Click here to load reader

5. PARKS, RECREATION, AND OPEN SPACE ... 5. PARKS, RECREATION, AND OPEN SPACE Parks, recreation, and open space are important . community elements that add to the local quality of

  • View
    6

  • Download
    0

Embed Size (px)

Text of 5. PARKS, RECREATION, AND OPEN SPACE ... 5. PARKS, RECREATION, AND OPEN SPACE Parks, recreation, and...

  • 5. PARKS, RECREATION, AND OPEN SPACE Parks, recreation, and open space are important community elements that add to the local quality of life, character, and economic competitiveness of the area. Parks provide public spaces to meet, play, and interact bringing the community together, strengthening the social fabric, and growing community pride. Open spaces are critical to create relief in the landscape and provide opportunities for residents and visitors to connect to the natural world.

    Together these space create opportunities for recreational activities growing opportunities for children to engage in physical activities and establish healthy lifestyle patterns. For adults, these spaces create opportunities to forge relationships alongside practicing a healthy lifestyle.

    By investing in the future of the park system, Wooster can continue to grow and promote the overall health of the community.

  • 4.1

    • Wooster’s current park system, including those not owned by the City, contains 18 parks that occupy approximately 778 acres. The system also includes three indoor facilities consisting of a community center, an ice arena, and a recreational center.

    • While the City is generally well served by community and regional parks, there is a deficit of approximately 24 acres of neighborhood parks and 11 acres of mini-parks when compared to national standards.

    • Of the total park space in the City, approximately 34% are active and 66% are passive.

    • Many of the residential areas in the west and northeast of the City are underserved by parkland. These areas are outside of the ¼-mile and ½-mile walking distances of parkland.

    • Approximately 1,300 acres of undevelopable land within Wooster could potentially be used as parks or natural protection areas.

    • Residents of Wooster are generally satisfied with the current parks, recreation, and open space network.

    • There is a desire to add additional public/green space in and around the Downtown to further promote the economic success and pedestrian friendliness of the area.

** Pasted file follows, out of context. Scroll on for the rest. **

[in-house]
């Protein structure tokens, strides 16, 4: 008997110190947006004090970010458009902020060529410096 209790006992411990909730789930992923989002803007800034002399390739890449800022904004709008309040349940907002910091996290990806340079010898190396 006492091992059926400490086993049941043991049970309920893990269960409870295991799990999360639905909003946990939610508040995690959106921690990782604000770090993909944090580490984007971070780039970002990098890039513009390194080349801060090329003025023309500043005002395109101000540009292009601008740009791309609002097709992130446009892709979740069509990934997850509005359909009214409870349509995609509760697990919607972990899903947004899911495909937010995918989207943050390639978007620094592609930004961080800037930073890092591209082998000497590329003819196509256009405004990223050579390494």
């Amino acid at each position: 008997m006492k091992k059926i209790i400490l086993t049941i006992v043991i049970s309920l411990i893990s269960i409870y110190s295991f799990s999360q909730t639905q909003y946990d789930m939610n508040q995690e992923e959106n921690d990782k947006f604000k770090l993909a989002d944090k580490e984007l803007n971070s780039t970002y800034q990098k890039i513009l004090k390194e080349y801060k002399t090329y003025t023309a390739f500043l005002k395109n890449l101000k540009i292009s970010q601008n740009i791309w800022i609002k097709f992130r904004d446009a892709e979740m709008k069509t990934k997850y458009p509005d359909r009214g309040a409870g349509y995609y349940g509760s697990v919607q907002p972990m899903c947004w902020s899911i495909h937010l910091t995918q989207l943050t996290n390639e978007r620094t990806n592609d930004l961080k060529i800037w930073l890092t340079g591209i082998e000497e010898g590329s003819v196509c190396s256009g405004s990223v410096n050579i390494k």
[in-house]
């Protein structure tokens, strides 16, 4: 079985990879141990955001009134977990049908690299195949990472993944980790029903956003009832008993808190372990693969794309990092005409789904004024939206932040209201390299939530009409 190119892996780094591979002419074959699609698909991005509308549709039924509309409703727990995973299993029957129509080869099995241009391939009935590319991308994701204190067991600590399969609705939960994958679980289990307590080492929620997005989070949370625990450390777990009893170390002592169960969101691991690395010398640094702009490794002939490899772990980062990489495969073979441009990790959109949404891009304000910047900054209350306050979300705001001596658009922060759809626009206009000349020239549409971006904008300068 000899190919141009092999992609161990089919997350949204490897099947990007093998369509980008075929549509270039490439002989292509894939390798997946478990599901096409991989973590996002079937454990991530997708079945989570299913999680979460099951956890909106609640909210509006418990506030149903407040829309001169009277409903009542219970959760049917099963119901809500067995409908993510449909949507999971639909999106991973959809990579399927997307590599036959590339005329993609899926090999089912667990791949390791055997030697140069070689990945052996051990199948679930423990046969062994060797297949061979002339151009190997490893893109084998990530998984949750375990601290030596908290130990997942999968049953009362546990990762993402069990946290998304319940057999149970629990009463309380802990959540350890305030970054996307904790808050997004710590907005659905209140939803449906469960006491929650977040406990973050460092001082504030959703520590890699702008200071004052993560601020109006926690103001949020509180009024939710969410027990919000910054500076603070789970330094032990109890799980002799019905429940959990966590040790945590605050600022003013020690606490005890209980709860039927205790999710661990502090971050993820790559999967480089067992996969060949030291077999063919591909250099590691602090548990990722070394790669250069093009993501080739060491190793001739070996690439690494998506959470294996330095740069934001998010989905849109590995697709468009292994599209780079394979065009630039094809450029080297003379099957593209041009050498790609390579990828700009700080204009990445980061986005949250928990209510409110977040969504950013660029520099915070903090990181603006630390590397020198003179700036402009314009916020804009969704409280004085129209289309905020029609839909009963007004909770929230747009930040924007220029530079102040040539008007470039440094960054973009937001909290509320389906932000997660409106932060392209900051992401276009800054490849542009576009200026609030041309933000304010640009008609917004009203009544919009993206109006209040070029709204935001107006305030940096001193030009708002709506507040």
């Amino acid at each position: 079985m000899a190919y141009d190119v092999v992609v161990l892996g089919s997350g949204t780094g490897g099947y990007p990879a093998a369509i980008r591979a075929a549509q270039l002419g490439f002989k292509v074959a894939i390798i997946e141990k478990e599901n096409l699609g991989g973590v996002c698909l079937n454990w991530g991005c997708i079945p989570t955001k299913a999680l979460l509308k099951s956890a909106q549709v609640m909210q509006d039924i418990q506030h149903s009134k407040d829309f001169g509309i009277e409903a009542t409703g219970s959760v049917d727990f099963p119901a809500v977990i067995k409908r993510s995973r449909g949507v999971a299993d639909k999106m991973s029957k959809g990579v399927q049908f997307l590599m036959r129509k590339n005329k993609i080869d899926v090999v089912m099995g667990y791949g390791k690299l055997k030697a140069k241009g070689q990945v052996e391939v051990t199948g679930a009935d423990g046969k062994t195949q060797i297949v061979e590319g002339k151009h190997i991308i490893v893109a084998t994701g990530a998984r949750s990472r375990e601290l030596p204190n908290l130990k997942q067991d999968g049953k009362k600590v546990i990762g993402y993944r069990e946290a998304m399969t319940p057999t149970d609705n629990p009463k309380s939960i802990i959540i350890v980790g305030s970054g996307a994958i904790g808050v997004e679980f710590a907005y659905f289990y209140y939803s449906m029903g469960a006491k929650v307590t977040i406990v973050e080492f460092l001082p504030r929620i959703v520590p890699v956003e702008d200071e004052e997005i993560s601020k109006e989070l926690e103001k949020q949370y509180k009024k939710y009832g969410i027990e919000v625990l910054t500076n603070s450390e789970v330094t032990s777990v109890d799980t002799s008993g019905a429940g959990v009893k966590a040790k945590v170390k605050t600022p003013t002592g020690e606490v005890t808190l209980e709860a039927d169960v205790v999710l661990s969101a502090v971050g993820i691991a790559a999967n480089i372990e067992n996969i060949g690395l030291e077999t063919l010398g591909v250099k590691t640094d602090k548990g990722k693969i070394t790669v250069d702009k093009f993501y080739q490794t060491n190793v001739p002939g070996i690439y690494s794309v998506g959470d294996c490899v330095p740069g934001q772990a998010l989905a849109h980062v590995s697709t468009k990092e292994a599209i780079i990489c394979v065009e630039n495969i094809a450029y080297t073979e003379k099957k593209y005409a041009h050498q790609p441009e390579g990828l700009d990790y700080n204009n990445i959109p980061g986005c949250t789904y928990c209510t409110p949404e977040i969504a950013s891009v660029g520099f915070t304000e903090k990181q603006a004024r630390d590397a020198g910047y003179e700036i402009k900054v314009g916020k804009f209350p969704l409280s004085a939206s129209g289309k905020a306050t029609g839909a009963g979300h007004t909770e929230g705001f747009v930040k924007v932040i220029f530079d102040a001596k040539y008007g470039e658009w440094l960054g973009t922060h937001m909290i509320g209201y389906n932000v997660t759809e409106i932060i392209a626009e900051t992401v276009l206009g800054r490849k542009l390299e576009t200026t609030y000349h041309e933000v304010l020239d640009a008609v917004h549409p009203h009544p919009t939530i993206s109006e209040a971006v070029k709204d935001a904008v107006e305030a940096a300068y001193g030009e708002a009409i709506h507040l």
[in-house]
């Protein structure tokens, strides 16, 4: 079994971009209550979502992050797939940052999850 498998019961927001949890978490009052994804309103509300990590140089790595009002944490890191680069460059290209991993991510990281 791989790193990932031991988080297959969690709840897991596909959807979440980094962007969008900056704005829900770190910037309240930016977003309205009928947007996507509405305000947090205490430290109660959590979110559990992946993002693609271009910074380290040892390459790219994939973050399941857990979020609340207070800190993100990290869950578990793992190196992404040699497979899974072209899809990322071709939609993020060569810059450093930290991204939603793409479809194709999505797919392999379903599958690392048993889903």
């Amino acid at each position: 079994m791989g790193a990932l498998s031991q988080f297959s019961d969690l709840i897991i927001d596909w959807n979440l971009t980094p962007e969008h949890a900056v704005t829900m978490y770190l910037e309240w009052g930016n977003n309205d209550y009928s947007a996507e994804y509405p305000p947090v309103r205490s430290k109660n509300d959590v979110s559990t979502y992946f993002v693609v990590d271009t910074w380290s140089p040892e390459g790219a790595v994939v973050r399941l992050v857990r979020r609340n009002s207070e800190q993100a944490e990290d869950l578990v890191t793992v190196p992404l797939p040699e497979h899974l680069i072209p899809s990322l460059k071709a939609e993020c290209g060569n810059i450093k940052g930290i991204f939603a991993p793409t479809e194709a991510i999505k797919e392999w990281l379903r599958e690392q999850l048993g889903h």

• Citizens desire to strengthen local connections throughout the City by creating a complete network of bike paths and greenways.

    • Enhancing park security and safety should be a priority to create a safe and comfortable environment in the parks.

    5.1 5.2

    existing conditions

    public input

    90

    Wooster envisioned

  • 4.3

    • Communities are creating new park spaces that are dynamic and engaging, balancing recreation, interactive play, and passive spaces in a dynamic environment that serves a variety of age groups and abilities.

    • There is a growing trend to create new urban like public spaces in suburban and exurban communities to serve as places of entertainment and gathering. These spaces are typically heavily programmed with a variety of community events and activities to engage the community and grow the local economy.

    • Creating new open space and passive parks and preserves is a growing trend communities are implementing to establish new economical ways of growing local park systems.

    • Many communities are creating partnerships with the private sector to create, enhance and maintain parks and public spaces.

    GET ACTIVE A leader in offering quality parks and public spaces with diverse opportunities for physical activity, social interaction, and education for a variety of age groups and abilities.

    Objective PR.1 Preserve and expand open space areas.

    Objective PR.2 Be a leader in environmental stewardship.

    Objective PR.3 Maintain and enhance the existing park network.

    Objective PR.4 Partner with the private sector, local organizations, and civic groups to help support new and existing park spaces, programming, and public events in the City.

    Objective PR.5 Protect and enhance the Little Apple Creek greenway.

    current trends

    5.3 4.4 plan principle + objectives

    5.4

    91

    PARKS, RECREATION, AND OPEN SPACE

  • Wooster’s current park system, including those not owned by the City, contains 18 parks that occupy approximately 778 acres. The system also includes three indoor facilities consisting of a community center, an ice arena, and a recreational center. Figure 5.1 shows the location of all the parks in Wooster’s current park system, as well as any school recreation facilities and undeveloped/vacant land.